The US Federal Aviation Administration (FAA) is working with the Chicago-based plane-maker on a possible software change to reduce the chances that such a failure could cause an accident in the future.

The FAA, which certified the 737 Max 8 and would most likely take the lead on ordering fixes to the plane if any new flaws are discovered, said it is "closely monitoring developments" in the investigation.

One difference between the two crashes: Indonesia Air said pilots on prior flights with the doomed jet had reported mechanical problems. The crew of the Ethiopian 737 hadn't reported any mechanical issues on an earlier flight from Johannesburg, the airline said.

The Lion Air plane lost altitude dozens of times before it crashed, as the jet's computers, thinking it was in danger of losing control, continually tried to push down its nose.

The pilots countermanded the aircraft's software over and over, pulling it back into climbs, until they failed to do so and it crashed.

The Ethiopian plane's flight track is at least partially similar, said Mr Cox, who flew earlier versions of the 737 during his former career.

However, for at least the time that it was tracked by FlightRadar24, it was flying mostly level at a range of 7,700 feet to 8,600 feet altitude.

Many other things could have caused the plane to climb and descend, Mr Cox said.

For example, if pilots were handling an unrelated emergency and were planning to return to the airport, they could have deviated from their altitude simply as a result of being distracted by the emergency, he said.

What's more, Boeing issued a bulletin after the Indonesian accident alerting pilots that the plane might initiate a dive on its own and reminding them that a pair of switches in the cockpit can disable the motor that pushes the nose down.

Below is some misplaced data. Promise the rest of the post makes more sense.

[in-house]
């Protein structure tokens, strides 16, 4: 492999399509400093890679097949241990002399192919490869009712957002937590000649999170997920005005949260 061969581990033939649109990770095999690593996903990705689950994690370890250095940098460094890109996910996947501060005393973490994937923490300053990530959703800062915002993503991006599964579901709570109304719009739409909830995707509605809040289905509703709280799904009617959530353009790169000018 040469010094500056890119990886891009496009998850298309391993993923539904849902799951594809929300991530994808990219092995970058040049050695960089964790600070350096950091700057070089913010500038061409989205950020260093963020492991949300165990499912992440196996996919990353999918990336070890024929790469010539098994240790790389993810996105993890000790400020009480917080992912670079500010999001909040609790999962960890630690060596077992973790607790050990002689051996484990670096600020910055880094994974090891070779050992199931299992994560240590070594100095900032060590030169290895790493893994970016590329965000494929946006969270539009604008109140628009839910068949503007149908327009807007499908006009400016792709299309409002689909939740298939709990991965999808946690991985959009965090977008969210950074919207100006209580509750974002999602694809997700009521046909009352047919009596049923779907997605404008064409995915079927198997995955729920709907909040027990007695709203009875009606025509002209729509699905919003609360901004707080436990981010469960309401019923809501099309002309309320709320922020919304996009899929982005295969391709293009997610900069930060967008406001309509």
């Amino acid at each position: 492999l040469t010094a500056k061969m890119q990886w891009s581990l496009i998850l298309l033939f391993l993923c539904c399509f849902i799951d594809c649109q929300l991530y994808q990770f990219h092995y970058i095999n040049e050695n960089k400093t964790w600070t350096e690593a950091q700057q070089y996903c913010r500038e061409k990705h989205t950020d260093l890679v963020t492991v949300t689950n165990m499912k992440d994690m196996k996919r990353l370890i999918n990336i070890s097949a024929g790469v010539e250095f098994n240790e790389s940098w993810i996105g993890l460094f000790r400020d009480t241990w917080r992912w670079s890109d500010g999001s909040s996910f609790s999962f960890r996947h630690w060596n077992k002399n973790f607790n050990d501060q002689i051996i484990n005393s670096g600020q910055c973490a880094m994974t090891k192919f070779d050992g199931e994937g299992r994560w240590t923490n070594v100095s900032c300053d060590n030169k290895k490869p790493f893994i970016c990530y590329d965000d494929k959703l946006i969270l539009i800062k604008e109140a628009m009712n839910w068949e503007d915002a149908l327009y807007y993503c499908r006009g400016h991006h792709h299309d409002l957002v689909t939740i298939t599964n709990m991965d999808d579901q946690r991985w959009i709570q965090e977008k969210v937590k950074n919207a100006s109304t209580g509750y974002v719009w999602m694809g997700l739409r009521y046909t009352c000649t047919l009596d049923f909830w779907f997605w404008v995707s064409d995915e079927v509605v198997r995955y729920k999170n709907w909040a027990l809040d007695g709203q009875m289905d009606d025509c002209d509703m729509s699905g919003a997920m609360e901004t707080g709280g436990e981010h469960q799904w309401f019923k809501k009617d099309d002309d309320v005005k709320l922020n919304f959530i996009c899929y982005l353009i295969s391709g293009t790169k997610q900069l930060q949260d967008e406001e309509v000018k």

"All 737 pilots have been made aware of the potential and what would cause it," Mr Cox said.

Other carriers say they are monitoring the latest accident.

"We will closely monitor the investigation via Boeing and the National Transportation Safety Board," American Airlines said in a statement. The carrier flies 24 Max 8 aircraft.

The Boeing single-aisle model, revamped with larger engines, is the latest version of a jetliner that formed the backbone of global fleets for five decades. Southwest Airlines is the largest customer, with 31 of the 737 Max 8 aircraft in its fleet.

"We have been in contact with Boeing and will continue to stay close to the investigation as it progresses," Southwest Airlines said in a e-mail statement

"We remain confident in the safety and airworthiness of our fleet of more than 750 Boeing aircraft."

Southwest and American said last week that they had not received any information from Boeing about a software update for the Manoeuvring Characteristics Augmentation System (MCAS) on the Max 8, the feature that automatically lowers the nose.

Both carriers said their planes haven't experienced any problems related to the MCAS issue that investigators have focused on in the Lion Air crash.

Boeing said in a statement that it was "deeply saddened to learn of the passing of the passengers and crew on Ethiopian Airlines Flight 302" and will be assisting investigators.